WATCH: Greenlaw film buff on his life-long passion

Greenlaw’s Eddie Poole began his life-long love affair with the magic of cinema in his home town of Preston before the outbreak of the Second World War.

Friday, 29th August 2014, 3:36 pm
Eddie Poole who lives in Greenlaw and used to be the projectionist at The Pavilion Cinema in Galashiels and ran The Roxy in Kelso.
Eddie Poole who lives in Greenlaw and used to be the projectionist at The Pavilion Cinema in Galashiels and ran The Roxy in Kelso.

More than seven decades later and, despite being technically ‘retired’ for the last 15 years, he still plays a pivotal role in his family’s business, running the popular Pavilion Cinema in Galashiels.

The Pooles have run the four-screen Pavilion since it was opened back in March 1996, after the rennovationand conversion of the former Kingsway cinema in the town’s Market Square.

But it’s a long way from Eddie’s humble beginnings in the moving picture industry, when he was bought a hand-cranked 9.5mm projector for Christmas.

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Eddie Poole who lives in Greenlaw and used to be the projectionist at The Pavilion Cinema in Galashiels and ran The Roxy in Kelso.

Eddie, who has lived in Greenlaw with wife, Ann, since 2003, used the projector to run silent films, starring the likes of Charlie Chaplin.

“When the war finished, my parents then bought a 16mm silent projector, for which the quality of film was much better and I also joined a local film library,” he told us.

And it was while in his last year of secondary school that a work experience trip to the local Ritz cinema in Preston saw the 15-year-old Eddie end up with a part-time job as a relief projectionist several nights a week.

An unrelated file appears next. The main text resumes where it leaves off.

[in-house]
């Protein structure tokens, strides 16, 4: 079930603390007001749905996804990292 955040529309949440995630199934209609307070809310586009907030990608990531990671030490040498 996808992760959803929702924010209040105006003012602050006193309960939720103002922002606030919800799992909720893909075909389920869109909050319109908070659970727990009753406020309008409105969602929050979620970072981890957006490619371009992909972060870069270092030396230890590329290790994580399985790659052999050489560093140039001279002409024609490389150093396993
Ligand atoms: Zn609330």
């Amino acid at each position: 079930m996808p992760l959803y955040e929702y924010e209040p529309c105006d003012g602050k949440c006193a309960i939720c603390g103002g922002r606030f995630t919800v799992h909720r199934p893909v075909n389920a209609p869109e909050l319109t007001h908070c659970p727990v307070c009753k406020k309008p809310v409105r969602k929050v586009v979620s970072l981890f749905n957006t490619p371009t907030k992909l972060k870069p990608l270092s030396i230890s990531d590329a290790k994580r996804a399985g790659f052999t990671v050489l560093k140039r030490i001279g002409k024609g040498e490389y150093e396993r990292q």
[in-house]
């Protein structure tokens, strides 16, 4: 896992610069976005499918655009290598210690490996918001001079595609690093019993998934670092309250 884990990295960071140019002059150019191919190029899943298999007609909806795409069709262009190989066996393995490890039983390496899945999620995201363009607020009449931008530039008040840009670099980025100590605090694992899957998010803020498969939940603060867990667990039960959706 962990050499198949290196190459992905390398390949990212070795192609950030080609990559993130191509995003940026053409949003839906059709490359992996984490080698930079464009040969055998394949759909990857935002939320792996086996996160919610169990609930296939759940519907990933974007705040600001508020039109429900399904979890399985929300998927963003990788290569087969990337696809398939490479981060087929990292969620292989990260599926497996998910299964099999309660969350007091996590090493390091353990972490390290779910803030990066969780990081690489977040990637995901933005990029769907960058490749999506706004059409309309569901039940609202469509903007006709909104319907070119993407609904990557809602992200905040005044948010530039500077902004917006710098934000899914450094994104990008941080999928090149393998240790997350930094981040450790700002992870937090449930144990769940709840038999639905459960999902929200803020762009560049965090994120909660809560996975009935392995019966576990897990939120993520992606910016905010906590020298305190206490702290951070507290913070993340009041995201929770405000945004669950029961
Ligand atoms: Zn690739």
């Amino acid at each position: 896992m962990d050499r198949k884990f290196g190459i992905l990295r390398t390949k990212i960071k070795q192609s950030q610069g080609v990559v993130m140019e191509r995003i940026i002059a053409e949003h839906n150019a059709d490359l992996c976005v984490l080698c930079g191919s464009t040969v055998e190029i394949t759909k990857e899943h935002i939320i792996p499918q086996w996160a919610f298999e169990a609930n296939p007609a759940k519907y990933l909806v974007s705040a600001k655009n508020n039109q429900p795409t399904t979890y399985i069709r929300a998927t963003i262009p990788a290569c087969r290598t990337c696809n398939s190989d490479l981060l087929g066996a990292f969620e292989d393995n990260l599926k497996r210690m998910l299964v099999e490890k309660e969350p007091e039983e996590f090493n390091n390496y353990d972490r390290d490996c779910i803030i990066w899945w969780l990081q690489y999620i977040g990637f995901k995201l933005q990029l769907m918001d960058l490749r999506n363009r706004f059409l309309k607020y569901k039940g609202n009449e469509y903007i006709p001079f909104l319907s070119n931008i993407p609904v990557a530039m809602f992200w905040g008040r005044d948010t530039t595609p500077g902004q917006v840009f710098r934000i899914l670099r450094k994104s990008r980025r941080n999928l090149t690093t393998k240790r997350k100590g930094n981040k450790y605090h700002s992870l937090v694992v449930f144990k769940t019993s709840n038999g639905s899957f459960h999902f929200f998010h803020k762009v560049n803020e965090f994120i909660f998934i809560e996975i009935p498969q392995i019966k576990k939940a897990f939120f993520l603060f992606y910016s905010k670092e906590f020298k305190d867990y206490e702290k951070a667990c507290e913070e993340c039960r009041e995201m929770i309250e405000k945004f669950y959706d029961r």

“By the time I left school, I’d been at the Ritz for the best part of a year.

Photo from The Southern Reporter from 13 Feb 1986. Caption underneath reads: THE LAST PICTURE SHOW. A photograph from just over 20 years ago of Hawick's Pavillion cinema. Pasting up the bill is Jackie Oliver.

“It was 1950 and they asked if I wanted a full-time job as second projectionist on £6 a week – my dad was only just earning that!”

Although he carried on working part-time at the Ritz, Eddie eventually took up an apprenticeship that saw him train as an electronic instrumentation mechanic for Britain’s fledgling atomic energy industry.

There followed a raft of moves around the country, from Dorset to Edinburgh. In the end the Pooles settled in Ayton, where they made a complete change, running the local grocery store.

But a chance drive past a cinema in Dunoon had already seen Eddie’s dormant interest in the cinema rekindled.

The Pavilion Cinema in Galashiels.

“We bought couple of 16mm sound projectors and went on the road doing mobile shows in the evenings – that was in the late 1970s

“It was during this period that we put on films at the construction village for the workers building Torness nuclear power station.

“There was one film they wouldn’t let us show – the China Syndrome! Not surprising really,” Eddie laughed.

“We rented films from people like Warner Brothers, Fox and Disney, which had all their films on 16mm and you just paid them a certain percentage of the take or on a flat fee basis.”

An acquaintanceship made through a mutual enjoyment of dinghy sailing on Loch Tummel saw the Pooles agree a deal to rent and reopen the disused Reel cinema in Pitlochry.

It was the start of big things, with the next decade seeing the family take on the running of cinemas in, amongst other places, Arbroath, Dundee, Eyemouth in 1983, and finally the Roxy in Kelso in 1985.

The various cinemas were complemented with bingo, discos and roller discos to keep them afloat, with all the family taking a hand in their operation.

But by 1993, the Pooles had taken on the Kingsway cinema in Galashiels for the property’s new local owners.

The building was converted into a modern four-screen cinema and the Pavilion finally opened its doors in the March of 1996.

And despite the modern impact of the internet and the streaming of movies to devices, such as iPads, Eddie, who is now a grandfather and great-grandfather who celebrates his 80th birthday this month, is confident cinema still has a future.

“As the lights go down and the curtains draw back – there’s nothing like it. It’s still magical,” he whispered.